19 Jul 2022
GS Paper 2
Polity & Governance
Day 9: What are the challenges faced by the cooperatives in India and discuss how the formation of the Ministry of Cooperation will act as a panacea of the problems faced by them?
- Introduce by defining what cooperatives are.
- Discuss the challenges faced by the cooperatives in India.
- Discuss how the Ministry of cooperation will act as a panacea for the problems faced by India.
- Conclude suitably.
- According to the International Labour Organisation (ILO), a cooperative is an autonomous association of persons united voluntarily to meet their common economic, social and cultural needs and aspirations through a jointly owned and democratically controlled enterprise.
- There are many types of cooperatives such as Consumer Cooperative Society, Producer Cooperative Society, Credit Cooperative Society, Housing Cooperative Society and Marketing Cooperative Society.
- Mismanagement and Manipulation:
- A hugely large membership turns out to be mismanaged unless some secure methods are employed to manage such co-operatives.
- In the elections to the governing bodies, money became such a powerful tool that the top posts of chairman and vice-chairman usually went to the richest farmers who manipulated the organization for their benefits.
- Lack of Awareness:
- People are not well informed about the objectives of the Movement, rules and regulations of co-operative institutions.
- Restricted Coverage:
- Most of these societies are confined to a few members and their operations extended to only one or two villages.
- Functional Weakness:
- The Co-operative Movement has suffered from inadequacy of trained personnel.
The newly formed the Ministry of Cooperation will give impetus to the cooperative movement in India and will help in strengthening it in the following way:
- It would help in realisation of vision “from cooperation to prosperity” so that cooperatives could become self-sustainable.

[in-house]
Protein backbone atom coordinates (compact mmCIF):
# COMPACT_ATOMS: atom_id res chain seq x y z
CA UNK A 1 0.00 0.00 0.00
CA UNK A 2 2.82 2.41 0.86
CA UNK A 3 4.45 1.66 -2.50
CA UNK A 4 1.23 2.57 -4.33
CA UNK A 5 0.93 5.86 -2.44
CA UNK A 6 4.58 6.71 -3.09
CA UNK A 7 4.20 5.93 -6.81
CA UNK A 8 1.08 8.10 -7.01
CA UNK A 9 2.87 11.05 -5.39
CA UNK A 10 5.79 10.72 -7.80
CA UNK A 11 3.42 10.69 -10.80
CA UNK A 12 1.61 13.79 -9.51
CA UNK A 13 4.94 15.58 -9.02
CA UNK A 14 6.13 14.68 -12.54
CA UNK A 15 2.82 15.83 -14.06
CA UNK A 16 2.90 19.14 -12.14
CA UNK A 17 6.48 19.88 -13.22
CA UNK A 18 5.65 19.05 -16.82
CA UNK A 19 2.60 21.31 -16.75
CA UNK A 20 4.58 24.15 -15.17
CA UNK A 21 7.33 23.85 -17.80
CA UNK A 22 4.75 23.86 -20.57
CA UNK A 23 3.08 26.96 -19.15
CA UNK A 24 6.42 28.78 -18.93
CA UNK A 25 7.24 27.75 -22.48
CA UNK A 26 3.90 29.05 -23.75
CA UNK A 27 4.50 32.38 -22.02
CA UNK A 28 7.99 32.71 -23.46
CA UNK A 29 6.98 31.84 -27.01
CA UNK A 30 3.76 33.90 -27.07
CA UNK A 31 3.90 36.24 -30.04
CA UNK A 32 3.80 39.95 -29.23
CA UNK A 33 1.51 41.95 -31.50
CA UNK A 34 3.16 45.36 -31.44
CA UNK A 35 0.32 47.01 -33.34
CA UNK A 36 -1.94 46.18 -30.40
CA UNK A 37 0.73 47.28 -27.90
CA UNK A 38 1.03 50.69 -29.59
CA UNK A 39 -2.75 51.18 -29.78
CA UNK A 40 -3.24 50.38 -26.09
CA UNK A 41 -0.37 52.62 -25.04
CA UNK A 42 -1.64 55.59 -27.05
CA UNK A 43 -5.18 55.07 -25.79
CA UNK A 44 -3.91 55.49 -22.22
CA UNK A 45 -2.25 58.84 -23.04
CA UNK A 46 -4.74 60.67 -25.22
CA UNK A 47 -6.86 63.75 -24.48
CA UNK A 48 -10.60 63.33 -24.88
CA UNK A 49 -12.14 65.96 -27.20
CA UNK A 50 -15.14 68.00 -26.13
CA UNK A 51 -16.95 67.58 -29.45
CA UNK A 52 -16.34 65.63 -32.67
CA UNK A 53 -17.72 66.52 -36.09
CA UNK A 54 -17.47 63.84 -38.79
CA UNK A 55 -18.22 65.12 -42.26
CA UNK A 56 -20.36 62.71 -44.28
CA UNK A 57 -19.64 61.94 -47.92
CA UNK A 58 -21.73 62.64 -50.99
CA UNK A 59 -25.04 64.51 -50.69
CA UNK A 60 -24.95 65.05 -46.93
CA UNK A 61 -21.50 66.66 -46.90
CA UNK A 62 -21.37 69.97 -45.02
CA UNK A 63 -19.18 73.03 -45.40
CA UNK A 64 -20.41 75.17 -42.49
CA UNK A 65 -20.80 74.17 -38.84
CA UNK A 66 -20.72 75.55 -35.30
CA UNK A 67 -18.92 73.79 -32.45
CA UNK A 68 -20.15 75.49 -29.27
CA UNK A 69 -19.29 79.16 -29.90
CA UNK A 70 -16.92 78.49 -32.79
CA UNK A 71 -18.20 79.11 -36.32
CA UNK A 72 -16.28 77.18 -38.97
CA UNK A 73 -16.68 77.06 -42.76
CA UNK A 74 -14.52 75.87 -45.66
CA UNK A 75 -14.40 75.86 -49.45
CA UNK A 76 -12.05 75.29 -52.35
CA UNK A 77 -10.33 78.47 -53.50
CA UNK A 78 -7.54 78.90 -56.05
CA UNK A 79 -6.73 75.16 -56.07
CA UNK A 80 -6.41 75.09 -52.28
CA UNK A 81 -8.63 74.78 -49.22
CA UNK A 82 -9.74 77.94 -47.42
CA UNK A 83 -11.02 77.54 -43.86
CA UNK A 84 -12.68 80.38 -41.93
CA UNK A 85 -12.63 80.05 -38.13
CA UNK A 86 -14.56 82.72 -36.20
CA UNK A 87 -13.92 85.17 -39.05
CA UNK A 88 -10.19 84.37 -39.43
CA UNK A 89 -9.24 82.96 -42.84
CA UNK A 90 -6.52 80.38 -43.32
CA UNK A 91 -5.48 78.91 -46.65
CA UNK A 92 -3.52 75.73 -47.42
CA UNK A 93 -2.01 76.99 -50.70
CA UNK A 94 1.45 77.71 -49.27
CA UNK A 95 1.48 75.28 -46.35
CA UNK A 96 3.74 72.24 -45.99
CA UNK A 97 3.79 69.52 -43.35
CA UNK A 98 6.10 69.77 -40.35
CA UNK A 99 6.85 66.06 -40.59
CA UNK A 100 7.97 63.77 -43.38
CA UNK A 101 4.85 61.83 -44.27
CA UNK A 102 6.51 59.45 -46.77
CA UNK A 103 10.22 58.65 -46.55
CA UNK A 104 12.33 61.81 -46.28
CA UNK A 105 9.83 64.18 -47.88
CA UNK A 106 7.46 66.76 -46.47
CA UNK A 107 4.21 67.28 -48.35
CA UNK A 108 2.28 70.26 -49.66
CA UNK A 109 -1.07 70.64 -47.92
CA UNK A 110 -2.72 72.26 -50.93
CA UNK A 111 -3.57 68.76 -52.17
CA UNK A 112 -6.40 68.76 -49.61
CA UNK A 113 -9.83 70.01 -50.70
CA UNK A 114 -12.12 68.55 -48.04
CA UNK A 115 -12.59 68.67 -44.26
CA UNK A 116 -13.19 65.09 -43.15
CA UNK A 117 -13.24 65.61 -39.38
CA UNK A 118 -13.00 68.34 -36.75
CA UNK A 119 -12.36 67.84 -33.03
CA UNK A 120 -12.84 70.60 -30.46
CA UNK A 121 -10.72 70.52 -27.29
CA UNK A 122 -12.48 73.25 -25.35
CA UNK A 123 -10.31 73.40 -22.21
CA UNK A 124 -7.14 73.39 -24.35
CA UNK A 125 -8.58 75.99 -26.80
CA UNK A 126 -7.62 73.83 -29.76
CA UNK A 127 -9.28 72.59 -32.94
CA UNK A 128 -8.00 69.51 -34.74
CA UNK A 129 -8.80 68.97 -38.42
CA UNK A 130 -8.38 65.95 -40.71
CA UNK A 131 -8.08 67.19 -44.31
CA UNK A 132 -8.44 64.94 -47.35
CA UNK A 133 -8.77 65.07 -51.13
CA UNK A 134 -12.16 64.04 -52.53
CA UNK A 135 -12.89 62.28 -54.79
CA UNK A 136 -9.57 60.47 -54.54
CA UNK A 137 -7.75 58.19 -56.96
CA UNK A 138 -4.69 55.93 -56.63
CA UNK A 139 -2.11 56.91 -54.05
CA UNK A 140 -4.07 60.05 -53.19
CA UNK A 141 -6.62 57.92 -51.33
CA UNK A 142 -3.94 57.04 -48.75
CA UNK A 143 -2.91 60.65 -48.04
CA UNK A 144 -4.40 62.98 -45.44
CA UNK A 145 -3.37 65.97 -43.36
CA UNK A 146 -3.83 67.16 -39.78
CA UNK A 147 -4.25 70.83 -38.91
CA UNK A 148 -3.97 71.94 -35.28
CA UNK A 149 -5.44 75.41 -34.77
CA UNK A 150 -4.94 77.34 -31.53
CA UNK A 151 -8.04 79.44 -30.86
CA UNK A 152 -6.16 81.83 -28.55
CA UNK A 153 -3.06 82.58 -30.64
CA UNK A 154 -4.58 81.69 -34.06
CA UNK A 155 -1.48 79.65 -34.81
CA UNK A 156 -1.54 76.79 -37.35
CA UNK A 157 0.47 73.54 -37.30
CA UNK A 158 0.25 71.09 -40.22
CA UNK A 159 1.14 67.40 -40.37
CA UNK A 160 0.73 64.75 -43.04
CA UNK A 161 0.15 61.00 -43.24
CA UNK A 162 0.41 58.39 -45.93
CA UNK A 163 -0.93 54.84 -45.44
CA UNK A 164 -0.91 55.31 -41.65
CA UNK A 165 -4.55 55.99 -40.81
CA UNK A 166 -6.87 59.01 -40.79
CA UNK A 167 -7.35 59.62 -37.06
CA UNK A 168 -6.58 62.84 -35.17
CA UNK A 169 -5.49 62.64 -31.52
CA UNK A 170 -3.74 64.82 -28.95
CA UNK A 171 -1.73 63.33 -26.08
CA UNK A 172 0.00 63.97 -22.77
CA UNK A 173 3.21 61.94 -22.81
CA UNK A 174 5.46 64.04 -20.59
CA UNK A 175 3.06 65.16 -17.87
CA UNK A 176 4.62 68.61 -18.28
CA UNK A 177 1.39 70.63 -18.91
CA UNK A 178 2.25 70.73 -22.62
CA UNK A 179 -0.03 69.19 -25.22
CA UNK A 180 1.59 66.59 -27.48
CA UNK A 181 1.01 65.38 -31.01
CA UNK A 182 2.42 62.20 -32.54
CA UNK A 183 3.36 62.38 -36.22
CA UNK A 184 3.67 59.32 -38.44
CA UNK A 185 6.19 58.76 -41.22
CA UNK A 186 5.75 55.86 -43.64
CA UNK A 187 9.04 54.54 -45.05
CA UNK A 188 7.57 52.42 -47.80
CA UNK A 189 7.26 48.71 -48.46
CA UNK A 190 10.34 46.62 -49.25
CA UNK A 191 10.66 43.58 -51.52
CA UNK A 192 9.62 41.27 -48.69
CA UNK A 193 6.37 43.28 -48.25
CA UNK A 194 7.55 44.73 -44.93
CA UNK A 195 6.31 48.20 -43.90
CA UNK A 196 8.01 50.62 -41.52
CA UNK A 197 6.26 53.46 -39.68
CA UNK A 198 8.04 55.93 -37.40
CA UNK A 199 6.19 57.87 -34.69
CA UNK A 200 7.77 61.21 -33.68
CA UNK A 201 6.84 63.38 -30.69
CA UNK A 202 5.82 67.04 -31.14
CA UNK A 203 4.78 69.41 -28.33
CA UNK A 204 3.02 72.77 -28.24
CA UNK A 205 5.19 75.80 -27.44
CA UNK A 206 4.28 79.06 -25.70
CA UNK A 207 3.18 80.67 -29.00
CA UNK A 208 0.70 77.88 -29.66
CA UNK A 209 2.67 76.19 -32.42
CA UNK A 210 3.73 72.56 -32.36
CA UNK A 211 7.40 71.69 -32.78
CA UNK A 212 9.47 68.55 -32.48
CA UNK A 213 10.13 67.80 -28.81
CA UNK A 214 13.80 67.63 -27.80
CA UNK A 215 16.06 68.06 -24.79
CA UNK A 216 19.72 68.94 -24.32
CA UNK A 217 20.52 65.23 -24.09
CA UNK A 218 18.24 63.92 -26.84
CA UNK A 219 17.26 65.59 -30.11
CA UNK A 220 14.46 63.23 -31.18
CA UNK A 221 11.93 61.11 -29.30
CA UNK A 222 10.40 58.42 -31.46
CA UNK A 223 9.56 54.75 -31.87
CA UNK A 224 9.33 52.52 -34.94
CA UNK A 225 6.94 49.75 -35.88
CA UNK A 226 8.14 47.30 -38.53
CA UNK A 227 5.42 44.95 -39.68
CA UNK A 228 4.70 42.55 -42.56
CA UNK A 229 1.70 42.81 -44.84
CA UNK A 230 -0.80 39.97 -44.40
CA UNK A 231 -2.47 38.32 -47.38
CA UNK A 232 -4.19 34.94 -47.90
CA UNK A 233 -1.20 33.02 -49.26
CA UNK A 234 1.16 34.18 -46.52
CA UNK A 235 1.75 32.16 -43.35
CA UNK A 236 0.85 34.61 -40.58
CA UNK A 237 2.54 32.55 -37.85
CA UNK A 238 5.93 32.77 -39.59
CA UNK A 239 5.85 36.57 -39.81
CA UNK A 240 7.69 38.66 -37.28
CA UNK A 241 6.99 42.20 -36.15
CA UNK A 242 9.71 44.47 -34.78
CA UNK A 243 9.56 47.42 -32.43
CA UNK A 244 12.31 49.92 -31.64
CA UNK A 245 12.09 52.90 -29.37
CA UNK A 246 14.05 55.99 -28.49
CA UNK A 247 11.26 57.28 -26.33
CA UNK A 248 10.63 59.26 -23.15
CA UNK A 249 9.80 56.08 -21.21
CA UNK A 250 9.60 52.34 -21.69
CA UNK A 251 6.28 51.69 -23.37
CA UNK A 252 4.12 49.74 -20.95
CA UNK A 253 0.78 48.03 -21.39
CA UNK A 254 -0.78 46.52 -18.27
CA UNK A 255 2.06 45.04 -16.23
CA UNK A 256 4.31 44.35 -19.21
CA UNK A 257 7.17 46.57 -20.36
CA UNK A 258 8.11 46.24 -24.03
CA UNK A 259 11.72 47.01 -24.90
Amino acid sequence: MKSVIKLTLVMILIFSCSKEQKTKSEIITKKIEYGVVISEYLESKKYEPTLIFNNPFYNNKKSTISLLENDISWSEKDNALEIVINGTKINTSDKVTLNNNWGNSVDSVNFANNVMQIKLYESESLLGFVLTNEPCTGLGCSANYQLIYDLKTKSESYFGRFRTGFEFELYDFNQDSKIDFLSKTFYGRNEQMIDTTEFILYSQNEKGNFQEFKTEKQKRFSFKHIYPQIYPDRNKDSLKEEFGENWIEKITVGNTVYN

- It will help in strengthening the cooperative movement in the country and deepening its reach up to the grassroots.
- It will promote the cooperative-based economic development models, including the spirit of responsibility among its members to develop the country.
- The creation of appropriate policy, legal and institutional framework will help cooperatives realise their potential.
- Incorporation, regulation and winding up of Co-operative societies with objects not confined to one State including administration of ‘the Multi-State Co-operative Societies Act, 2002 (39 of 2002)’. Provided that the administrative Ministry or Department shall be ‘the Central Government’ for the purpose of exercising powers under the Multi-State Co-operative Societies Act, 2002 (39 of 2002), for Co-operative units functioning under its control.
- Training of personnel of co-operative departments and co-operative institutions (including education of members, office bearers and non-officials).
- Various studies conducted by institutions like Vaikunth Mehta Institute of Cooperative Management have shown the cooperative structure has managed to flourish and leave its mark only in a handful of states. Under the new Ministry, the cooperative movement would get the required financial and legal power needed to penetrate into other states also
- Over the years, the cooperative sector has witnessed drying out of funding. under the new Ministry, the cooperative structure would be able to get a new lease of life.